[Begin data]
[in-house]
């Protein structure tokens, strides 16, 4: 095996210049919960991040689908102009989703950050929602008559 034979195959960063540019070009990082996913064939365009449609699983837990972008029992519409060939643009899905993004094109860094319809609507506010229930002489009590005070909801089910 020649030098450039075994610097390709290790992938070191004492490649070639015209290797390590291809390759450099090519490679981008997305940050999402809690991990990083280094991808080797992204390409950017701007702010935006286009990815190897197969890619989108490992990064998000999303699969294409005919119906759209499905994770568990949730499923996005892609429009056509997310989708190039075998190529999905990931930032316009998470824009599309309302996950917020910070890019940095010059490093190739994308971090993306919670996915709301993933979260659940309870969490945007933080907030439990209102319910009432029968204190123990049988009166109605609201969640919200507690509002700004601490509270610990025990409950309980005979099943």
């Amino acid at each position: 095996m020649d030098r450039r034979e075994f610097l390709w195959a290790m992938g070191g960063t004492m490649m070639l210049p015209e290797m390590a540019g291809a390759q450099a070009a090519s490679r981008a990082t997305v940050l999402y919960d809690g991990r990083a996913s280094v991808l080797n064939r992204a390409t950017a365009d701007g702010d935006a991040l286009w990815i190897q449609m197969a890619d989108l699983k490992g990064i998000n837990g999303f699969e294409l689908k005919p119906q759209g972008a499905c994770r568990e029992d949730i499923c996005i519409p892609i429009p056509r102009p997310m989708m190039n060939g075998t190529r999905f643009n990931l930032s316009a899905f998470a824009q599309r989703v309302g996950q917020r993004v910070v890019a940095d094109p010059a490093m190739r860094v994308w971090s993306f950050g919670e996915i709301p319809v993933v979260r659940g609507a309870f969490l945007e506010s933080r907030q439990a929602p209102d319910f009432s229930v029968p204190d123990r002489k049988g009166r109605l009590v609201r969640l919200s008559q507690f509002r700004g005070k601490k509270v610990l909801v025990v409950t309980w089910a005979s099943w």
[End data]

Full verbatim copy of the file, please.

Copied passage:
[in-house]
């Protein structure tokens, strides 16, 4: 095996210049919960991040689908102009989703950050929602008559 034979195959960063540019070009990082996913064939365009449609699983837990972008029992519409060939643009899905993004094109860094319809609507506010229930002489009590005070909801089910 020649030098450039075994610097390709290790992938070191004492490649070639015209290797390590291809390759450099090519490679981008997305940050999402809690991990990083280094991808080797992204390409950017701007702010935006286009990815190897197969890619989108490992990064998000999303699969294409005919119906759209499905994770568990949730499923996005892609429009056509997310989708190039075998190529999905990931930032316009998470824009599309309302996950917020910070890019940095010059490093190739994308971090993306919670996915709301993933979260659940309870969490945007933080907030439990209102319910009432029968204190123990049988009166109605609201969640919200507690509002700004601490509270610990025990409950309980005979099943």
């Amino acid at each position: 095996m020649d030098r450039r034979e075994f610097l390709w195959a290790m992938g070191g960063t004492m490649m070639l210049p015209e290797m390590a540019g291809a390759q450099a070009a090519s490679r981008a990082t997305v940050l999402y919960d809690g991990r990083a996913s280094v991808l080797n064939r992204a390409t950017a365009d701007g702010d935006a991040l286009w990815i190897q449609m197969a890619d989108l699983k490992g990064i998000n837990g999303f699969e294409l689908k005919p119906q759209g972008a499905c994770r568990e029992d949730i499923c996005i519409p892609i429009p056509r102009p997310m989708m190039n060939g075998t190529r999905f643009n990931l930032s316009a899905f998470a824009q599309r989703v309302g996950q917020r993004v910070v890019a940095d094109p010059a490093m190739r860094v994308w971090s993306f950050g919670e996915i709301p319809v993933v979260r659940g609507a309870f969490l945007e506010s933080r907030q439990a929602p209102d319910f009432s229930v029968p204190d123990r002489k049988g009166r109605l009590v609201r969640l919200s008559q507690f509002r700004g005070k601490k509270v610990l909801v025990v409950t309980w089910a005979s099943w």